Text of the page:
A fictional creature supposedly found in the waters of North America and Iceland, this hoax dates back to the 17th century when locals told tales about Iceland’s “shaggy trout.” In 1929, the Montana Wildlife magazine added fuel to the fire by publishing an article about how the fish explodes when it is taken out of the water (allegedly due to temperature changes). Although it was quickly refuted, the hoax persists to this day.
The Big Donor Show
In 2007, the Big Donor Show (De Grote Donorshow) aired on Dutch TV. In it, a woman tried to select one of twenty five people to whom she would donate her kidney. Due to its controversial nature, it was eventually revealed that it was just a hoax. The woman was an actress. The contestants, however, actually did need kidneys and had agreed to participate in order to raise awareness about a lack of available organs. It was a hoax for a good cause!
On April Fools of 1965, the BBC conducted a trial of a new technology where they transmitted smells over the radio. Apparently a lot of people called in to report the success of their trial.
On December 20, 1917, H. L. Mencken wrote an article explaining that the bathtub had been brought to the US on the same day in 1842. He claimed that only after being installed in President Fillmore’s White House did it begin to catch on in the US. He went on to further explain that the anniversary had been forgotten. Although it was meant in good fun, soon even universities were publishing his story. It was too late, he couldn’t take it back. To this day people cite December 20, 1842 as the birthday of the American bathtub.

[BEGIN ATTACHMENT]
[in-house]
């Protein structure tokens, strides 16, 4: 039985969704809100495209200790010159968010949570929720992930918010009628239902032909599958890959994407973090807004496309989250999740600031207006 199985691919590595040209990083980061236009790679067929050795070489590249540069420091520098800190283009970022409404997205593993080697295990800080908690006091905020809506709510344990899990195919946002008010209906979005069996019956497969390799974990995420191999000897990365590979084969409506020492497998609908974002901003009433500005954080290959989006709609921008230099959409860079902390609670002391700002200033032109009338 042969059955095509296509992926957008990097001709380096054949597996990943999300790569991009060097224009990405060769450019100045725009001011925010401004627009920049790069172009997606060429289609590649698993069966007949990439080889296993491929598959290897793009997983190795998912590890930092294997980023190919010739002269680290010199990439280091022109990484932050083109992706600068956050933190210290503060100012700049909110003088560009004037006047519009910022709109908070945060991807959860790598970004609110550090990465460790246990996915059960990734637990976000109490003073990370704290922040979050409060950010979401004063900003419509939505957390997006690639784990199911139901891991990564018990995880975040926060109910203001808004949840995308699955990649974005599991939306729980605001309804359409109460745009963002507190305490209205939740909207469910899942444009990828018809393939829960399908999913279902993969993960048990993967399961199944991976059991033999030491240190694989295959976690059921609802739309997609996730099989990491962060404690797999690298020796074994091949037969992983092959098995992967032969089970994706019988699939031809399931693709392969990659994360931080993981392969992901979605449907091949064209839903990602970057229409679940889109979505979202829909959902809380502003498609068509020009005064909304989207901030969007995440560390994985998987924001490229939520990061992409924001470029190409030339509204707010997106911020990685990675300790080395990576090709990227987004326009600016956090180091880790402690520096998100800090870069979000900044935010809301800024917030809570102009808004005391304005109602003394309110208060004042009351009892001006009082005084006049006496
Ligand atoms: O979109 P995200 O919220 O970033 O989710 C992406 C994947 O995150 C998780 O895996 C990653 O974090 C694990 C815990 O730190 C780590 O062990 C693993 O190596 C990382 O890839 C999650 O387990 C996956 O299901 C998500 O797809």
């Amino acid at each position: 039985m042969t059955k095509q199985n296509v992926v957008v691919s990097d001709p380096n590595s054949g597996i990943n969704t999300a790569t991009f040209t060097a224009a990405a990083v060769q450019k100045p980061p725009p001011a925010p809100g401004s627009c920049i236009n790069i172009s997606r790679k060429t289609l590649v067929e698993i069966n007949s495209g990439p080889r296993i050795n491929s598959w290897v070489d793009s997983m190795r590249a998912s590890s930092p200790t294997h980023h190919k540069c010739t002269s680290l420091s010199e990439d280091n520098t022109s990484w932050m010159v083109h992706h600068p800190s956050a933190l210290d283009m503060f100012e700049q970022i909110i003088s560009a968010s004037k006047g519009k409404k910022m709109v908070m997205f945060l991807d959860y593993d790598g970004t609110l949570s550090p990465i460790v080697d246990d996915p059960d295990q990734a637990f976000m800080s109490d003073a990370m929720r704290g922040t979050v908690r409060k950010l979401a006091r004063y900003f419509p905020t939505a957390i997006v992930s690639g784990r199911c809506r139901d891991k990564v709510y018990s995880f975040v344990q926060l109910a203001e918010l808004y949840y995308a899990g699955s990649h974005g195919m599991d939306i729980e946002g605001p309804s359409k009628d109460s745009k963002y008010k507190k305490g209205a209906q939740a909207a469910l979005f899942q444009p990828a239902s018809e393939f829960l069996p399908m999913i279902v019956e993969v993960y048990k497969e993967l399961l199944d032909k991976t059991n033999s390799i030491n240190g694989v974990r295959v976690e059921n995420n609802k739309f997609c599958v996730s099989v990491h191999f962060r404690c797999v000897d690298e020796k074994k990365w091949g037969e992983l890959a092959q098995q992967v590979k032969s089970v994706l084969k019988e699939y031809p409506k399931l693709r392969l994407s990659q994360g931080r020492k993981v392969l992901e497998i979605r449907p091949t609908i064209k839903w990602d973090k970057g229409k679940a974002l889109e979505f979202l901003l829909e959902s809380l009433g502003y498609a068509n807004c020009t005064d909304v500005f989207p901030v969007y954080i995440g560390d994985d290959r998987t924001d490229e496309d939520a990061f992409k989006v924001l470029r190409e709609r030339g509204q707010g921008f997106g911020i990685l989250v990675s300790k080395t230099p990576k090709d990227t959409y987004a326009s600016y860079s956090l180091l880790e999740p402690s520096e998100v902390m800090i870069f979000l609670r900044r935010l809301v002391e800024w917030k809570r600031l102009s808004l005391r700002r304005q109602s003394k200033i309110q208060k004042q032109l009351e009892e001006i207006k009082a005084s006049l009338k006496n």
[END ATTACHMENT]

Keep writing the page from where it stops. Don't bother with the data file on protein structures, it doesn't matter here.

Taco Liberty Bell
In 1996, Taco Bell ran an advertising campaign announcing that they had purchased the Liberty Bell and renamed it the Taco Liberty Bell in order to reduce the public debt.
The Gullible Media
Perhaps this is more relevant today than ever before. On April 1, 1983, Joseph Boskin, a history professor at Boston University, was pressured into explaining the history of April Fools. After unsuccessfully trying to explain that the history is uncertain, the reporter kept pushing for more. Joseph decided to just make up a story on the spot (basically that it started with court jesters in ancient Rome). The media believed the story, and for several days, they published it non-stop. Needless to say, the truth eventually emerged, and the AP was left somewhat embarrassed.
In 1884, a news article appeared in Canadian news titled “What is it? A strange creature captured above Yale. A British Columbia Gorilla.” Although it has since been discounted as a hoax, some conspiracy theorists have latched onto the article as proof of Sasquatch.